8. They do, and it is typically used by meteorologists and other researchers investigating climate trends etc. The problem is the huge size of the datasets. There is no way to provide that information to an individual FS user who wants to fly in historical weather for a past date and time.
  9. It’s not that Asobo does not understand the desire of users for historical weather - The problem is that with the system they currently use, it simply is not possible. With MeteoBlue, the entire worldwide atmosphere is modeled. I have worked with other weather models professionally, and they are typically huge - often many hundreds of gigabytes for a complete dataset. MeteoBlue generates and sends the model data to Microsoft every 12 hours where it is imported into Azure to be provided to all MSFS clients using LiveWeather. If a given MSFS aircraft is flying at (example) latitude N35.34, longitude E005.23 at 10,000 feet MSL at 13:30Z it will send a request for the weather parameters for those coordinates, altitude and time, and the Azure server will return it. With Active Sky in FSX and P3D, the complete weather file is sent to the end user’s computer. Their weather file consists of all current worldwide METAR observations (which are in simple text format) all winds aloft for the world, (again in text format), and a very simplified subset of data from the GFS model - adequate to place areas of clouds and precip in the correct locations but not as detailed as what is provided by the MeteoBlue model MSFS uses. I believe the ActiveSky current weather file is only a couple of hundred megabytes in size, and they can easily store copies of the combined METAR/WINDS/simpified model data for each hour of every day going back many years on their servers. It is easy to fetch and deliver historical weather in this way to an individual ActiveSky client requesting it. Not so with MSFS using the complete worldwide NEMS model. The model weather dataset is far too big to be sent to or stored on any MSFS end-user’s computer. The only way this kind of system can work is to have the model stored on the servers at Microsoft, and the relevant data streamed to end users to produce the weather at and surrounding the aircraft location. Historical weather simply is not (ever) going to possible with this kind of system.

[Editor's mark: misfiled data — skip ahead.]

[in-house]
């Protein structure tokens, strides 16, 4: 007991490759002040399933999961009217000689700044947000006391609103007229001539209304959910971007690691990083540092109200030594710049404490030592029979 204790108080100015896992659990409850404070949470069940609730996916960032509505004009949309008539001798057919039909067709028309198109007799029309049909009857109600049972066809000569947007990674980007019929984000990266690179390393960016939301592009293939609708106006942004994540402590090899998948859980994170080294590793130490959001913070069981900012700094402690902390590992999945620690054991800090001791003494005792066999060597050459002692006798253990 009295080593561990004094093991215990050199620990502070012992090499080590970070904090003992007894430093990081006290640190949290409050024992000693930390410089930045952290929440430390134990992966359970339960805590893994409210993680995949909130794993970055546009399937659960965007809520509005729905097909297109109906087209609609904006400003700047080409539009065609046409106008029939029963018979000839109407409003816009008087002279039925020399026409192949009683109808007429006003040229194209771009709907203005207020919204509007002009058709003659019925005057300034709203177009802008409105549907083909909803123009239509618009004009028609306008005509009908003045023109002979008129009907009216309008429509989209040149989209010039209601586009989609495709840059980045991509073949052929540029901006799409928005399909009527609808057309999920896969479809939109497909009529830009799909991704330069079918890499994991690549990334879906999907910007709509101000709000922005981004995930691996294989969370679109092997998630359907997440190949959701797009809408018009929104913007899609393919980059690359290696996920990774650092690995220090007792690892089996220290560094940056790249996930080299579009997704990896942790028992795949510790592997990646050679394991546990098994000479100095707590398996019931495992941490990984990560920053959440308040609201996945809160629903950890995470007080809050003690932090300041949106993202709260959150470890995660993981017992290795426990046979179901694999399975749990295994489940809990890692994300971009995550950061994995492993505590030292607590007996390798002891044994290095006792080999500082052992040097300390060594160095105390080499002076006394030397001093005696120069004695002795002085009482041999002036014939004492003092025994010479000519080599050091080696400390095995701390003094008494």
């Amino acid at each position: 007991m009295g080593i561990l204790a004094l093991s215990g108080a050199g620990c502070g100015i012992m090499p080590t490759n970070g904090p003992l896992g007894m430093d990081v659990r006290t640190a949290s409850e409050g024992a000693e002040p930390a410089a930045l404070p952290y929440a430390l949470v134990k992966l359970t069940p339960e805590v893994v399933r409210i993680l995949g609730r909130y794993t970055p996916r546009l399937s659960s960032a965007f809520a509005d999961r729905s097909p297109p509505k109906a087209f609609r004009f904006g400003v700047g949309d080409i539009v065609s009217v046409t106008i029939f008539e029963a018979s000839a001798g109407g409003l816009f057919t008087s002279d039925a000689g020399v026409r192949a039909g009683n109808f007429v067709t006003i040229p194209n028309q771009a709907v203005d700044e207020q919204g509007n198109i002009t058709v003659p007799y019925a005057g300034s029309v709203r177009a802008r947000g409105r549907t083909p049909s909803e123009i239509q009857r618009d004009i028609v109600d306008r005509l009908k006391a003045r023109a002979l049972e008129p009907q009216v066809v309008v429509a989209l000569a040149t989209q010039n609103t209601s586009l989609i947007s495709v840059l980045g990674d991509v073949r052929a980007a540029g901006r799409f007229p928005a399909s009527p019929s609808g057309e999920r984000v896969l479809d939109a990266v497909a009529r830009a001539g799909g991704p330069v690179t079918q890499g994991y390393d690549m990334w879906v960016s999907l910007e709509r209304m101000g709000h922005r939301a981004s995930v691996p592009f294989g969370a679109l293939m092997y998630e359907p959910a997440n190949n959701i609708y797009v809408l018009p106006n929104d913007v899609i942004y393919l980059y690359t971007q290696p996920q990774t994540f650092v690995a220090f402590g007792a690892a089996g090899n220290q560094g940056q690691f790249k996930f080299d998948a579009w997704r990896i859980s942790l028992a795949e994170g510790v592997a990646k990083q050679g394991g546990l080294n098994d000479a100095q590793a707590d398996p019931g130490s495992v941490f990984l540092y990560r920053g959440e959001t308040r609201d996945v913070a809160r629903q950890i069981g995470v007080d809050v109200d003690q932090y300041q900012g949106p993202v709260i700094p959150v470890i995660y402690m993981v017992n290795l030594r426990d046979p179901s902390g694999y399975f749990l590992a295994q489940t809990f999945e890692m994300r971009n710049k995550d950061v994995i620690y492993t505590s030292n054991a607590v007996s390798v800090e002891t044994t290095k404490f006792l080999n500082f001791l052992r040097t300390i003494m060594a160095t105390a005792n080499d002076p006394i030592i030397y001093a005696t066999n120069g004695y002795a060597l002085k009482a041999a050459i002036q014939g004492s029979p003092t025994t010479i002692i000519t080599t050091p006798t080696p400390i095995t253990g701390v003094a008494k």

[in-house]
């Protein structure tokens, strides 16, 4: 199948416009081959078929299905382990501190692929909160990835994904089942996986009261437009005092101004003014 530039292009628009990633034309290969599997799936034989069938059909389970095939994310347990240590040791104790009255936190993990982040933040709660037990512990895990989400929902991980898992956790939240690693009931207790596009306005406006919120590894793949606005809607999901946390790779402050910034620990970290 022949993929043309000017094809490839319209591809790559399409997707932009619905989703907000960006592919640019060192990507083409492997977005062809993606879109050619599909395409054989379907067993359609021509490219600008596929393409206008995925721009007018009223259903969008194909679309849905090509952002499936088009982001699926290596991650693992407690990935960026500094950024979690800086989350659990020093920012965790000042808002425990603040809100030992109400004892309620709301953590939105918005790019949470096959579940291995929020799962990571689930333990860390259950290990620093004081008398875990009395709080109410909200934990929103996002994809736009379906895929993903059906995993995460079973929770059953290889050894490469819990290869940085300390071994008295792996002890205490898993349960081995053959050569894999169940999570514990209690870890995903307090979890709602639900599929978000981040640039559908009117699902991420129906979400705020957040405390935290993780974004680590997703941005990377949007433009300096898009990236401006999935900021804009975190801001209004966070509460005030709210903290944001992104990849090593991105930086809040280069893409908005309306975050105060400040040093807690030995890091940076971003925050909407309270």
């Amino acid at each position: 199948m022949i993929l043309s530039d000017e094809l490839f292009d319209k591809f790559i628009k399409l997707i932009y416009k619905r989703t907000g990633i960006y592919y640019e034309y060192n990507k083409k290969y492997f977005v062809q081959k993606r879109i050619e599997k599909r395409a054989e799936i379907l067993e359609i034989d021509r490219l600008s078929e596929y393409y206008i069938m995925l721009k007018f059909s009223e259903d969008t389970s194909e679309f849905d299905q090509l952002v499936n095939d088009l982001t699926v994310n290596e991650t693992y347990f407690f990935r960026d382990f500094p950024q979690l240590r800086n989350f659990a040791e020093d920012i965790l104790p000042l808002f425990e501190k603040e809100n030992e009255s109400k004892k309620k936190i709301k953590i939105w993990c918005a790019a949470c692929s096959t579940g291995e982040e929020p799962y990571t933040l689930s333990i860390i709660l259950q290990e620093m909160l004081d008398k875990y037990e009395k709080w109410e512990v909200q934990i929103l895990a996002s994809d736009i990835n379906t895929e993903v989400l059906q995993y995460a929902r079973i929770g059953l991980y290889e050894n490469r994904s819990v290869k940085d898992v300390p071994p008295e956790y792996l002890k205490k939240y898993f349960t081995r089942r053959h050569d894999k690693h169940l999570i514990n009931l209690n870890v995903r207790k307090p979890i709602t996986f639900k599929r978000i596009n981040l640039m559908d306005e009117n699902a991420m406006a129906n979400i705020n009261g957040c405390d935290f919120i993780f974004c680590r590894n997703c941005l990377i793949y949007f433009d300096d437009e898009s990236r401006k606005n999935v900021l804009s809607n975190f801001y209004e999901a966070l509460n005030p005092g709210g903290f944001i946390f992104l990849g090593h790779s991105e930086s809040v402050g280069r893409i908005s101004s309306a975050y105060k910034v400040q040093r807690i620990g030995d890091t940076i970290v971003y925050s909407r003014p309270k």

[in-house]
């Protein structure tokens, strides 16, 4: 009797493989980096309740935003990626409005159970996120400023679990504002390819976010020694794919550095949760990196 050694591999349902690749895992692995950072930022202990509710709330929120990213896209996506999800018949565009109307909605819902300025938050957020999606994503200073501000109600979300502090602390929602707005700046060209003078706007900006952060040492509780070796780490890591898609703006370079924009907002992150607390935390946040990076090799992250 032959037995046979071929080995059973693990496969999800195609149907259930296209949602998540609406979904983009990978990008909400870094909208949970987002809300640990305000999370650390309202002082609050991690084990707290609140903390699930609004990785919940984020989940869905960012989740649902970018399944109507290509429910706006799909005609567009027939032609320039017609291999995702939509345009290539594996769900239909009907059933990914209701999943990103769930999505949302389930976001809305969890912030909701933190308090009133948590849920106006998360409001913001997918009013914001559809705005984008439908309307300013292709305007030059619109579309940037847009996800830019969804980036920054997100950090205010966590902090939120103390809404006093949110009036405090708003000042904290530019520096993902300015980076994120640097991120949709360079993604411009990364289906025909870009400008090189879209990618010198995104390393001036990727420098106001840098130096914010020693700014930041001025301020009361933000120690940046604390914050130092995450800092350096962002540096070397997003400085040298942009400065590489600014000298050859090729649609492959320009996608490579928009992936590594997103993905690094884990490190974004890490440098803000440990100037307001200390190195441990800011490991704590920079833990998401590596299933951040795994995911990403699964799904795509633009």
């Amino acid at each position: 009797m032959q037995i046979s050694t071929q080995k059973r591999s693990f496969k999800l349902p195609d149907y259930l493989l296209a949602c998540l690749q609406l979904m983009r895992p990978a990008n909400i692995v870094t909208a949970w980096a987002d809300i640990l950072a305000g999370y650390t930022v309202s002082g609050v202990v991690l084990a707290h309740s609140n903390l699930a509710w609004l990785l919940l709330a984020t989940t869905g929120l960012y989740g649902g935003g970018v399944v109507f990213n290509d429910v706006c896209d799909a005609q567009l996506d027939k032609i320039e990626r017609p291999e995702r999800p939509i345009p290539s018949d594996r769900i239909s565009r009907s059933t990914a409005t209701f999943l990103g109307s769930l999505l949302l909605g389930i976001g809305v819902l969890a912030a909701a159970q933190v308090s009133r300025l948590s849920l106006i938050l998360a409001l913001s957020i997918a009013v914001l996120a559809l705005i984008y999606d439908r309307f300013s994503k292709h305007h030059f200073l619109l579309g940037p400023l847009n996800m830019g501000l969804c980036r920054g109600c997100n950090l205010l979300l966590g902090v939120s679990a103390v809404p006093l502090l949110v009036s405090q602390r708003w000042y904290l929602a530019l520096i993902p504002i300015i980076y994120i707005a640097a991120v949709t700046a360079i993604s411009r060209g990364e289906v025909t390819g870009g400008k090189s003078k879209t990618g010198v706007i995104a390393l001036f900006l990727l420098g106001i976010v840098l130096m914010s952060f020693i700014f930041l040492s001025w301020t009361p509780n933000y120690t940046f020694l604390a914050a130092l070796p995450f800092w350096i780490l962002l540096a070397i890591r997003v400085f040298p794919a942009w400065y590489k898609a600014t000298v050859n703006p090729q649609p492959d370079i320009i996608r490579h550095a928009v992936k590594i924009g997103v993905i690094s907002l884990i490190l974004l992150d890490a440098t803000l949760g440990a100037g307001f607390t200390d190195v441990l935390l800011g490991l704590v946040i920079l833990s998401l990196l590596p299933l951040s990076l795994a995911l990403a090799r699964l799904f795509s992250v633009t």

10. It does. WASM aircraft will have to be re-compiled whenever the core sim executable file changes, as is the case with the update to
  11. The Maddog was quite a bit longer actually. About 20 minutes
  12. 4790K OC to 4.2 GHz, GTX1080ti, 32GB RAM - adequate, but not high end by any means. I did one quick flight, and performance was very good
  13. I just installed it and first run took 9 minutes. Not bad - comparable to the CRJ.
  14. In aircraft like the CRJ (and I assume the 737) the aircraft in P3D is coded in C++ uses draw calls to GDI+. The same C++ code (for graphics) running under WASM uses NanoVG for rendering. It does not have to be done that way, and apparently with ProSim, Fenix can move almost everything out of the sandboxed WASM container.
  • Create New...